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Is trauma in our genes? Ethical implications of epigenetic findings

by Neil Levy

Neil Levy is professor of philosophy at Macquarie University, Sydney and deputy director of the Oxford Centre for Neuroethics. He is the author of 7 books, including Neuroethics (2007) and Consciousness and Moral Responsibility (2014), and edits the journal Neuroethics. He is also a member of the AJOB Neuroscience board.

A recent study by Rachel Yehuda et al. in Biological Psychiatry provided further evidence for the genetic transmission of acquired characteristics, by showing that Holocaust survivors passed certain acquired genetic markers to their children. The idea that acquired characteristics can be genetically transmitted is (roughly) equivalent to the doctrine of Lamarckism, and was long considered a heresy in biology. [Editor’s note: see also Ryan Purcell’s 2014 post for this blog on the relationship between Lamarckism and epigenetics.] According to the Darwinian orthodoxy, traits change because randomly occurring mutations confer a relative fitness advantage on some organisms, not because they change their behaviour, and that change then comes to be encoded in the genes. But the orthodoxy has long been shattered. Scientists now recognize that the story is a lot more complex than that.

This new study is of central interest to neuroethics for many reasons. One is that the trait in question is psychological, or at least very plausibly underlies a disposition to certain psychological responses, given the right circumstances. Children of Holocaust survivors are themselves at higher risk for stress disorders: a propensity to stress disorders is inherited. How does the inheritance work? One possibility is that their parents behave differently, due to the trauma they experienced, and this difference in how they treat their children causes the difference in susceptibility. Another possibility is that the trauma caused an alteration in the genes of the parents, and this alteration was then transmitted biologically – in the DNA or cytoplasm – to children. Of course, these are not exclusive possibilities – its very likely that people who have been massively traumatized have persisting psychological problems that affect their parenting. The new study strongly suggests that in addition to any such transmission of a vulnerability to stress disorders, there is also biological transmission. In effect, the children of Holocaust survivors were born with bodies “prepared” for stress. What might have been (somewhat) protective, had their world been as massively awful as their parents’, proved instead to be maladaptive.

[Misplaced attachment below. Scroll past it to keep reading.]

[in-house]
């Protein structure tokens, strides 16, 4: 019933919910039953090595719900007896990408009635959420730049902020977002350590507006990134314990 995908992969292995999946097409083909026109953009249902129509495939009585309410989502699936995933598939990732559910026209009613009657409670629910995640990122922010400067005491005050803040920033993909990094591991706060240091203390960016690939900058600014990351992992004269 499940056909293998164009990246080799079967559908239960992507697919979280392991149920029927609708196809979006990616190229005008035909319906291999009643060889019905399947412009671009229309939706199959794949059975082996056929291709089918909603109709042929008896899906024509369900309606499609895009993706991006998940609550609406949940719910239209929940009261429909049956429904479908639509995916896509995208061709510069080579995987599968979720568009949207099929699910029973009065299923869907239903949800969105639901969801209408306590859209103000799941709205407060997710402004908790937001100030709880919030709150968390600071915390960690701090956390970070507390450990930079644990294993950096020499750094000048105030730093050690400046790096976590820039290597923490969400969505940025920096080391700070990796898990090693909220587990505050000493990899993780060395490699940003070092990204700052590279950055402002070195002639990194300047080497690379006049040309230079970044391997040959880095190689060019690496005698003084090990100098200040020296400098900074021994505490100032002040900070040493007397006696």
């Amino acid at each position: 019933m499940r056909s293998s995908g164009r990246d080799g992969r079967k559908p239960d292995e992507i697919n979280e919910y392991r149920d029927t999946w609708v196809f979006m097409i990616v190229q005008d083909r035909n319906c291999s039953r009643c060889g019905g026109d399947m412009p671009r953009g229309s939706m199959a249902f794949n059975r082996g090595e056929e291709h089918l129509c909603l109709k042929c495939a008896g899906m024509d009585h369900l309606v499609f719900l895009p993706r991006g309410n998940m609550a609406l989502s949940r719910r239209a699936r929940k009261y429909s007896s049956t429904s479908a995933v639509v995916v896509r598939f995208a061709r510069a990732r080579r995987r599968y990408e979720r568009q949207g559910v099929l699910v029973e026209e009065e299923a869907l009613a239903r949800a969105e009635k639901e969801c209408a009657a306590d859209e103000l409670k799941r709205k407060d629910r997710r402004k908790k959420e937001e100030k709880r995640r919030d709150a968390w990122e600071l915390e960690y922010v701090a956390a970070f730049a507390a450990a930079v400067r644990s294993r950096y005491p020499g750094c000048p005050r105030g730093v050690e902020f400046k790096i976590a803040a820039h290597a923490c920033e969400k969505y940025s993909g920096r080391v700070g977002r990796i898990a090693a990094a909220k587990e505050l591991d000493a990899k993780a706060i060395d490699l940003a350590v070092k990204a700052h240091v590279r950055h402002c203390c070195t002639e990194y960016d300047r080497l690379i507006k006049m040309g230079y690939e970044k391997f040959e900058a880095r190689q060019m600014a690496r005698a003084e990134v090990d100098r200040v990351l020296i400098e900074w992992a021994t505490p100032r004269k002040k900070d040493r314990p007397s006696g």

Buchenwald concentration camp, WWII

Studies like this show that many of the subdisciplinary boundaries we are wont to draw – bioethics or even genethics versus neuroethics, for instance – do not mark boundaries that nature respects. While it is a mistake, I think, to identify the mind with the brain, the mind is nevertheless dependent on and realized by entirely physical properties: it falls within the province of those studying the body and how it is constructed. Equally, bioethics doesn’t have an exclusive right to the somatic: in order to understand the mind, we need to be able to understand the somatic too.

The study has an upshot, too, for one of the most cherished distinctions in genethics: between ‘germline’ and ‘somatic’ interventions. Many bioethicists think it is permissible for adults to make changes in themselves so long as they limit those changes to cells that will not be transmitted to future generations. But epigenetic effects, which are only just beginning to be understood, make this distinction extremely hard to draw. In fact, interventions may be transmissible in indirect and unsuspected ways: people may change their environment, which changes their cells in ways that are then transmitted. The very idea that germline interventions are more problematic may be a product of a mistaken view about genes as especially powerful and uniquely segregated units of reproduction. In fact, we transmit all kinds of things to future generations, by all kinds of causal routes, from shared culture to built environment to ideas to DNA and other cellular resources. All these factors are inextricably intertwined and none are causally privileged as the dominant cause of the resulting people.

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Levy, N. (2015). Is trauma in our genes? Ethical implications of epigenetic findings. The Neuroethics Blog. Retrieved on Retrieved on , from


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